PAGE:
Since the beginning of the year, the pace of growth in numerous US economic indicators deteriorated significantly, so much so that many of these metrics even fell short of economists’ expectations.
Weirdly, the pace of jobs growth had been resilient even amid unexpected plunges in key measures like retail sales and durable goods orders, reports which reflected weakness in both consumers and businesses.
However, this weirdness has begun to work itself out.
On Friday, we learned the US economy added just 126,000 jobs in March, missing expectations for 245,000 new jobs. You have to go all the way back to December 2013 to see a number that low. Even worse, the prior two months worth of job creation was revised down by 69,000.
All of this comes as the Federal Reserve considers when it will begin tightening monetary policy with interest rate hikes. Simply put, the stronger the economy looks, the more likely it is the Fed hikes rates sooner than later.
“We continue to forecast the first hike in the fed funds target range at the September meeting,” Goldman Sachs’ Jan Hatzius and Kris Dawsey wrote on Friday. “However, [Friday’s payroll] number adds to the risk of a later hike.”
Why’s the economy slowing?
Among other things, US consumers have been increasingly saving their money rather than spending today. Even much of the gasoline savings, which economists expected to be a big spending stimulus, does not seem to be flowing back into the economy.
This is a big deal as personal consumption accounts for over two-thirds of US GDP.
Maybe it’s just the weather
For now, most economists are comfortable explaining much of the currently slowdown on the disruption tied to the unusually harsh winter on the East coast.
“We believe that much of the slowdown in growth momentum Q1 will be transitory and related to adverse weather,” Barclays’ Blerina Uruci said. “Lower temperatures and higher snowfall than historical norms likely hindered activity and much of the downside data surprises we have seen for Q1 seem to be explained by it.”
Uruci offered the chart below, illustrating that economic reports have historically fallen short of economists’ expectations on during periods when the weather was colder than usual.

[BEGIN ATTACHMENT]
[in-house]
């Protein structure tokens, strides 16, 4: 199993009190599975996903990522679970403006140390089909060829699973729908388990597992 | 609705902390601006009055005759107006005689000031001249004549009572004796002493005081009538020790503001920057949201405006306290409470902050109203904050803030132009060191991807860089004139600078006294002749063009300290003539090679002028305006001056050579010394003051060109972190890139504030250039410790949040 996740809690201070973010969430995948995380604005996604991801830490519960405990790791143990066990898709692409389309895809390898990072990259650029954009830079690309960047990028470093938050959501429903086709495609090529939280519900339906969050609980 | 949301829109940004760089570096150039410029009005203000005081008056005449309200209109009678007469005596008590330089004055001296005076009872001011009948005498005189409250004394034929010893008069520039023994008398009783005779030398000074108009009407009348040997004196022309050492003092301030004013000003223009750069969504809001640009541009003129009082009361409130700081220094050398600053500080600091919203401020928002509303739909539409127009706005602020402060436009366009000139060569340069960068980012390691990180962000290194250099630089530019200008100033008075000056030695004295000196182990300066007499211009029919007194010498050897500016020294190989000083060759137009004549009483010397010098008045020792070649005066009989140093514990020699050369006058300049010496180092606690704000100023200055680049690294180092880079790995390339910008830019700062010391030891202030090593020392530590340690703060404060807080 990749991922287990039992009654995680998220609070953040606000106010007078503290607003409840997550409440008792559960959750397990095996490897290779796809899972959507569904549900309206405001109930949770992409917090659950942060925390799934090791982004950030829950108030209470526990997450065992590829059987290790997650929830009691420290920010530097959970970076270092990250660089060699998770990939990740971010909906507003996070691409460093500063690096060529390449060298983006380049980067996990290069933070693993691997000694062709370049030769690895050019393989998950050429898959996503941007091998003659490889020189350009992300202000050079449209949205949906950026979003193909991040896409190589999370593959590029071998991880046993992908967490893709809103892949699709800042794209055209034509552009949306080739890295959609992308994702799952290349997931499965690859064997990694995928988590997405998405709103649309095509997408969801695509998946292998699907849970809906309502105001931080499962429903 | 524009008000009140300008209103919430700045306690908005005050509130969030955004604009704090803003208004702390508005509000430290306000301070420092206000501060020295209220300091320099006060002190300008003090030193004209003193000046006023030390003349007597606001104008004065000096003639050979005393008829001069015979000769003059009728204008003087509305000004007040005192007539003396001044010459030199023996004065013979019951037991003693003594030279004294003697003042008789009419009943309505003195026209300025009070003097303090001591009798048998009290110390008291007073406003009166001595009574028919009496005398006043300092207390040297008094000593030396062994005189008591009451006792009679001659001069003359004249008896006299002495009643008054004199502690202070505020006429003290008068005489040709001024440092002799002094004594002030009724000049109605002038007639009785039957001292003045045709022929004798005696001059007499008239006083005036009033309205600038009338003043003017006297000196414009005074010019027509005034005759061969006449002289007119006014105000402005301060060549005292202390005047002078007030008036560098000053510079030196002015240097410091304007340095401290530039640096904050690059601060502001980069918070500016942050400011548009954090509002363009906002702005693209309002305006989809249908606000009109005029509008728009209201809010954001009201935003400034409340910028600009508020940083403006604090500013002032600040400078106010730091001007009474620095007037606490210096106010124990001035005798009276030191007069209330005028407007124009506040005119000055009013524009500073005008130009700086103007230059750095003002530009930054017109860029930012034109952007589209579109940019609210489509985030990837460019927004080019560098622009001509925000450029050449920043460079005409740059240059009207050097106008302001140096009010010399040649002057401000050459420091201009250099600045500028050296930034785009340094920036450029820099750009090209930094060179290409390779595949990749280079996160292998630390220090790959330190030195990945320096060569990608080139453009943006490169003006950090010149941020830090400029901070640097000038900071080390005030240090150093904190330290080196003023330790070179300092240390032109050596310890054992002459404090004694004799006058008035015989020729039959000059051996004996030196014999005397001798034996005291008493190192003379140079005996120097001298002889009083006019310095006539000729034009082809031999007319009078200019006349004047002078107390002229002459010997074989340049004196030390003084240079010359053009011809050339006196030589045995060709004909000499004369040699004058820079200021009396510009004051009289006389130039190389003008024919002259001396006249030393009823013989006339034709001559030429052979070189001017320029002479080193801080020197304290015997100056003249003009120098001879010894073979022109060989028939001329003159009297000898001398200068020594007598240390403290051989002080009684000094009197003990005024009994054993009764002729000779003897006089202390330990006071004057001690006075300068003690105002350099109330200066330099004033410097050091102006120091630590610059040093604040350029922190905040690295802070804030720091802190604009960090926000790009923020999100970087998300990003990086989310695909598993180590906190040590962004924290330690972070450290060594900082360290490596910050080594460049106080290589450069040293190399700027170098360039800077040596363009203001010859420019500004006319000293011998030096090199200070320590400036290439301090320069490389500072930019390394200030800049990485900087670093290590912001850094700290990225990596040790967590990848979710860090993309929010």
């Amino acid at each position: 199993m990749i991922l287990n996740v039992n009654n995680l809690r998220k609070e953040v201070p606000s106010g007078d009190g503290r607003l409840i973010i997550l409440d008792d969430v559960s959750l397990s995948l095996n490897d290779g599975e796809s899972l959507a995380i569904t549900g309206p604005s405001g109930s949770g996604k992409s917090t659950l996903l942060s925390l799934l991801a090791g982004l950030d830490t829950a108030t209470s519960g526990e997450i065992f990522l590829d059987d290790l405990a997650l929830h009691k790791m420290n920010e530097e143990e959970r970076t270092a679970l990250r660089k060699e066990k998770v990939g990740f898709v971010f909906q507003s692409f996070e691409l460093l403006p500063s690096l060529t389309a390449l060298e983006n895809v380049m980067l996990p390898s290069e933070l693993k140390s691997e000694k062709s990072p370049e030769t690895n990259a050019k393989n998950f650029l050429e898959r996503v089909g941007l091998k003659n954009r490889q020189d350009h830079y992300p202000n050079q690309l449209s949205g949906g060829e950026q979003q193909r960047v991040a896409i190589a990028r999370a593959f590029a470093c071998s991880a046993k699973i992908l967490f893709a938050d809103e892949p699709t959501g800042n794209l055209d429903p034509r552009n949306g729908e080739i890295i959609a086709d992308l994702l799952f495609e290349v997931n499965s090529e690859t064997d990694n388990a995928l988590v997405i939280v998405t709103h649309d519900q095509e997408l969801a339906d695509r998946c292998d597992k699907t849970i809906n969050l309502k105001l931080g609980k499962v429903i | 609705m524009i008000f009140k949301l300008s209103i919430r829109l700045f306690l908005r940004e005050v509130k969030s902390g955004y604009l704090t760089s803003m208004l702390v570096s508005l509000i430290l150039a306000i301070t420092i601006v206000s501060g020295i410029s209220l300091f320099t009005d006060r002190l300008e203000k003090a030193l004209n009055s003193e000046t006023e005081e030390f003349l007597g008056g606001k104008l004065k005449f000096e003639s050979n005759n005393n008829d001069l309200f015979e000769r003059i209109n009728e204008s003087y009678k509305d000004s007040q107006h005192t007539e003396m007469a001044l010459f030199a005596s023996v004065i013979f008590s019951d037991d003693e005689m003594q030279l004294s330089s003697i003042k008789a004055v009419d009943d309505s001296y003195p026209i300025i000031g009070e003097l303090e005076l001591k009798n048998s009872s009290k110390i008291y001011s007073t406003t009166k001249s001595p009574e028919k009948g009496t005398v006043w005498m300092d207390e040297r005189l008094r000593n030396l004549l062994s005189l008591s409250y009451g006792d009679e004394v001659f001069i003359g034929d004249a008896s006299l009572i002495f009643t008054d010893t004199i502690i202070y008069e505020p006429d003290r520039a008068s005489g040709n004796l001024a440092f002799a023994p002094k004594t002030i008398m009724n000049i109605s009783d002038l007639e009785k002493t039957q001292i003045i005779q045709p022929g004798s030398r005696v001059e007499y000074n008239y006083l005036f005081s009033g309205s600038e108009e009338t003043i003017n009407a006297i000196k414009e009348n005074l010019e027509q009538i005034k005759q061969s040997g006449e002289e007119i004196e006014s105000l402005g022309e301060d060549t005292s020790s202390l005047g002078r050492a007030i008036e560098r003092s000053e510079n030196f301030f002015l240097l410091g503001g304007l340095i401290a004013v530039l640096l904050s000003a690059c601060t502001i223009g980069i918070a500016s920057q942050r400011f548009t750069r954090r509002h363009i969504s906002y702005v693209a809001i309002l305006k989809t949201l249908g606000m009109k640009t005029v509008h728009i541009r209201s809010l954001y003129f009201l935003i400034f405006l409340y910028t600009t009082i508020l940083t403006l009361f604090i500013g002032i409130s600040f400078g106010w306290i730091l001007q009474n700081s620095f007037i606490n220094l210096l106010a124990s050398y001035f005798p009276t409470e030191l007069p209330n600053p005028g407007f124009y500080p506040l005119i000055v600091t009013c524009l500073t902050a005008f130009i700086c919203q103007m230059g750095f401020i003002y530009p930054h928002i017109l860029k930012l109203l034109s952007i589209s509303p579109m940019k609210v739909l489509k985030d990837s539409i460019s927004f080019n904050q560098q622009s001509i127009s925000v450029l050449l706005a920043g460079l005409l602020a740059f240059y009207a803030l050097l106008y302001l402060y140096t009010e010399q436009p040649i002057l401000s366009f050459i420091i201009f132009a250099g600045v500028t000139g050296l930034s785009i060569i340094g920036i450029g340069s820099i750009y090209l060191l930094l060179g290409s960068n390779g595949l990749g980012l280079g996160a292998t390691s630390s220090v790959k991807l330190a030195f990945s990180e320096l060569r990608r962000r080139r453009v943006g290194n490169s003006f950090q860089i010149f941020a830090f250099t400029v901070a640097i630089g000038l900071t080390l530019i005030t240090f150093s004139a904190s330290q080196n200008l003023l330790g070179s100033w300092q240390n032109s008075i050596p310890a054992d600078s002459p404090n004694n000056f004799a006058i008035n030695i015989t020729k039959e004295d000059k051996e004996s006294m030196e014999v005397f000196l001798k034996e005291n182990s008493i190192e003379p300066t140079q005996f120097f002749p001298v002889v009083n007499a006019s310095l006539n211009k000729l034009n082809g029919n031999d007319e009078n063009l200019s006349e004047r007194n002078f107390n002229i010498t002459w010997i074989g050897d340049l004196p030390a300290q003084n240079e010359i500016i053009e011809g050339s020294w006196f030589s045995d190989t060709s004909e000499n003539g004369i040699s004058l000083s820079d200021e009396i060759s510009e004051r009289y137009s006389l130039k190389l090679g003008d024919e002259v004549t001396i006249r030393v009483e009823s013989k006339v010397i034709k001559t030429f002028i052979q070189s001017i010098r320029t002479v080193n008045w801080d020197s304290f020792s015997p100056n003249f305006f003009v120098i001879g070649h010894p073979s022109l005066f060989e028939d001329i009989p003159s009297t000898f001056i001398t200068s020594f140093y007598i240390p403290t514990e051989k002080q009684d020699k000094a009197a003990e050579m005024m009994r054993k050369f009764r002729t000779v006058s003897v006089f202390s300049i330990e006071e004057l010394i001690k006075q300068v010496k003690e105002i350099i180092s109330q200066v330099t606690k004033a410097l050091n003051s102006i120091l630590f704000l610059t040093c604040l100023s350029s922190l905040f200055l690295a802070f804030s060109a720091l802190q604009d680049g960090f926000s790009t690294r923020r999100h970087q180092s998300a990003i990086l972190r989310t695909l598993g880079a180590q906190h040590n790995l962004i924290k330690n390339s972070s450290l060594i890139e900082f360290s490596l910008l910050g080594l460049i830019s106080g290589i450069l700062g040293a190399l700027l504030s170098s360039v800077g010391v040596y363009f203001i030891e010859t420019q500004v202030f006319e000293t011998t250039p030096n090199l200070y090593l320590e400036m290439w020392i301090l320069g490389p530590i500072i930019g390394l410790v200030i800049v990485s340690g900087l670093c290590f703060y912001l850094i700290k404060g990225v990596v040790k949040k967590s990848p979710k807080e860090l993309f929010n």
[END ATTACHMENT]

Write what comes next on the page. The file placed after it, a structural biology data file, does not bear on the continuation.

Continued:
NOTE: There’s an important distinction between bad economists and a bad economy
Keep in mind that just because economic data misses expectations, it doesn’t mean the economy is actually tanking.
In fact, economists have a long history of being too optimistic in there outlooks for the economy. So, it shouldn’t be a big surprise when data surprises to the downside.
As for the economy itself, despite some slowing, it’s hard to argue that the economy is in bad shape.
“[I]t is too early to call for a highly disappointing US year in terms of growth, jobs and wages,” Mohamed El-Erian wrote on Business Insider on Sunday. “The economy continues to heal from the shock of the global financial crisis and prior mal-investments in a wrong growth model. There are some exciting innovations that are in the process of “going macro” — that is transitioning from being influential at the company and sector levels to beneficially impacting the whole economy. Companies still have lots of cash on their balance sheets whose deployment on productive uses would make a significant economic impact. And even Friday’s disappointing jobs report had an important silver lining — the modest pickup in wage growth.”
El-Erian argued that if the Fed’s decisions about monetary policy were only about the economy, then it would likely have the confidence to tighten policy and hike rates sooner than later.
For now, we’ll all be waiting anxiously to see if the economy does indeed come back as the weather becomes more favourable.